Somini Sengupta at The New York Times: "The challenge for Facebook, which is worth just over half of what it was three months ago, is to convince Wall Street that it has a real plan for making money."

14 Responses to “Facebook shares slump”

  1. Dave X says:

    I heard that they’re going to inject some open-source viruses directly into the mainframe, but that’s a classic rookie mistake.

  2. fuzzyfuzzyfungus says:

    They do have a real plan for making money.

    It’s just that everybody who sold their shares to suckers and GTFO has already executed the plan…

  3. atimoshenko says:

    Facebook’s problem is not to convince Wall Street that it has a plan for making money, Facebook’s problem is to come up with a viable plan for sustainably making money over the long term. The latter is much harder.

    When it comes to Wall Street, have a couple of stellar-looking quarters and you’ll be golden, regardless of anything else. Enron was Wall Street’s darling for quite a while before its implosion.

  4. Funk Daddy says:

    “The challenge for Facebook, which is worth just over half of what it was three months ago, is to trick Wall Street into believing it has a real plan for faking money.”

    IFTFY

  5. Jim Saul says:

    So the Stalker Renaissance starts to fade. Perhaps they could start selling pet products.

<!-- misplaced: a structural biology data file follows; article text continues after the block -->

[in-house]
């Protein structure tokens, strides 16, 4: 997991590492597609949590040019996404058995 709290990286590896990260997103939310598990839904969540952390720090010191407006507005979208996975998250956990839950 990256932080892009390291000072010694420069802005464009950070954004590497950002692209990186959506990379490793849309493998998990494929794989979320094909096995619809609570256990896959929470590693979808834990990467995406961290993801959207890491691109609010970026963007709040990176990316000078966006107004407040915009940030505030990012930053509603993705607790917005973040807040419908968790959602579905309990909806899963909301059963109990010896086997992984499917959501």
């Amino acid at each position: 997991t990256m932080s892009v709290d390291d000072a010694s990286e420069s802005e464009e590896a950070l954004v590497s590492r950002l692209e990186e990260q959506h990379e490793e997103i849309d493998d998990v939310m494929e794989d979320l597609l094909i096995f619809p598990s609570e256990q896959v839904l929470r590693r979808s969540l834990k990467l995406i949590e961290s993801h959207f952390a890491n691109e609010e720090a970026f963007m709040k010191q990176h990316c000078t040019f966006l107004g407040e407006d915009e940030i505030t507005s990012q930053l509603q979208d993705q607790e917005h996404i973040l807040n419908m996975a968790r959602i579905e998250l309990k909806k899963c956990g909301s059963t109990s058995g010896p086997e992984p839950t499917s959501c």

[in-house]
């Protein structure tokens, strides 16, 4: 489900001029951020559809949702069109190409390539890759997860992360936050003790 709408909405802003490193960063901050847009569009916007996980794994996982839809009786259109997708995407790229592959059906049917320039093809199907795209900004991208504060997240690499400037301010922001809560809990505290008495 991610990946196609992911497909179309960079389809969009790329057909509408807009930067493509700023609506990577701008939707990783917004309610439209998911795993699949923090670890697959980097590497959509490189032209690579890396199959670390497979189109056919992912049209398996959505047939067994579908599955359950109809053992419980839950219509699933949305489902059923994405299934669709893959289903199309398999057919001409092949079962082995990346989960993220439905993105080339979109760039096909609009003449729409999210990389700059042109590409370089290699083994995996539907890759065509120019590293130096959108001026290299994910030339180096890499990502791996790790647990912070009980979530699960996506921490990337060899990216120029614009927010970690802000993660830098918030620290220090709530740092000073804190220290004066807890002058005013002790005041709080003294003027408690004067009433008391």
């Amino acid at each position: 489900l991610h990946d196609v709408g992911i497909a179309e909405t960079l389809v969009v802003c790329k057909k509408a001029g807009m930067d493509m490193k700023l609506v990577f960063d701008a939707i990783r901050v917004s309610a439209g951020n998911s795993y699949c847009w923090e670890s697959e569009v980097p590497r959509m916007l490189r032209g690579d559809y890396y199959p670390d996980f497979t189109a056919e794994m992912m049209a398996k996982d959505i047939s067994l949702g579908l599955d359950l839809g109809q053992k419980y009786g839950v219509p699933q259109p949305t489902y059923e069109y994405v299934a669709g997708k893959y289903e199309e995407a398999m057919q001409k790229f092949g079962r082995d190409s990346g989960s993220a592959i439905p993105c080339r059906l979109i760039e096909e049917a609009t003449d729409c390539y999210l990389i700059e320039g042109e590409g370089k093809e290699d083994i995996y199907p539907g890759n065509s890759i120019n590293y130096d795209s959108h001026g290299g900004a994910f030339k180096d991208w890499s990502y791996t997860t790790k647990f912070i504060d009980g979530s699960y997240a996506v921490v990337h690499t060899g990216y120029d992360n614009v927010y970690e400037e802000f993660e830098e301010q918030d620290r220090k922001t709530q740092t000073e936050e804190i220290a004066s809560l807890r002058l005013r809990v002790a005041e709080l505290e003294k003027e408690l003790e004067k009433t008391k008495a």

What’s the next social hub, now that Facebook is becoming Myspace? I’d guess G+, but it’s not useless enough.

  6. Adam L. Cox says:

    Strikes me that their plan, as vaguely described in the article, is untenable. First, I think the era of people “liking” particular things is beginning to fade in favor of people “liking” posts, which provides substantially less data for Facebook to sell to advertisers. “Liking” Dr. Pepper’s FB page is gold–”liking” baby pictures isn’t fungible. Second, I think people don’t want to have their searches pre-searched for them. Much as J.C. Penney bargain hunters enjoy the hunt, people who search for things on the internet enjoy reaching digging down to their own results.

    In conclusion, Facebook is, at best, the new Yahoo.

  7. Max says:

    It will be interesting to see who buys them up and what Facebook gets turned into then. Or has all the smart money realised that you can’t make thing A into thing B without all the people that used to like using A thinking “F that” and going to an alternative. 
    I’m thinking it’s time to start randomising all the personally identifiable information that the buyer will be hoping to get their grubby mitts on.

  8. scatterfingers says:

    The problem being that if they listen to the stock market, their service will suck. They might be able to extract a few quarters of hightened profits and satisfy Wall St, but at the very real risk of gutting their business.

    Zuck knows this, though. 

  9. gastronaut says:

    They should have made people pay for the timeline. Then the feature would look cutting-edge and exclusive, and there would be a lot less whining from people who felt like they had it foisted upon them.
    Hell, FB might’ve even made some money off it…

  10. ganman says:

    I would appreciate the option to pay a nominal annual fee to not have all the ads, and if they agreed to not share my info with _anyone_.  Of course, trust is a huge issue there.

  11. adent1066 says:

    The next FB is Pinterest, it’s all I hear my kids talking about

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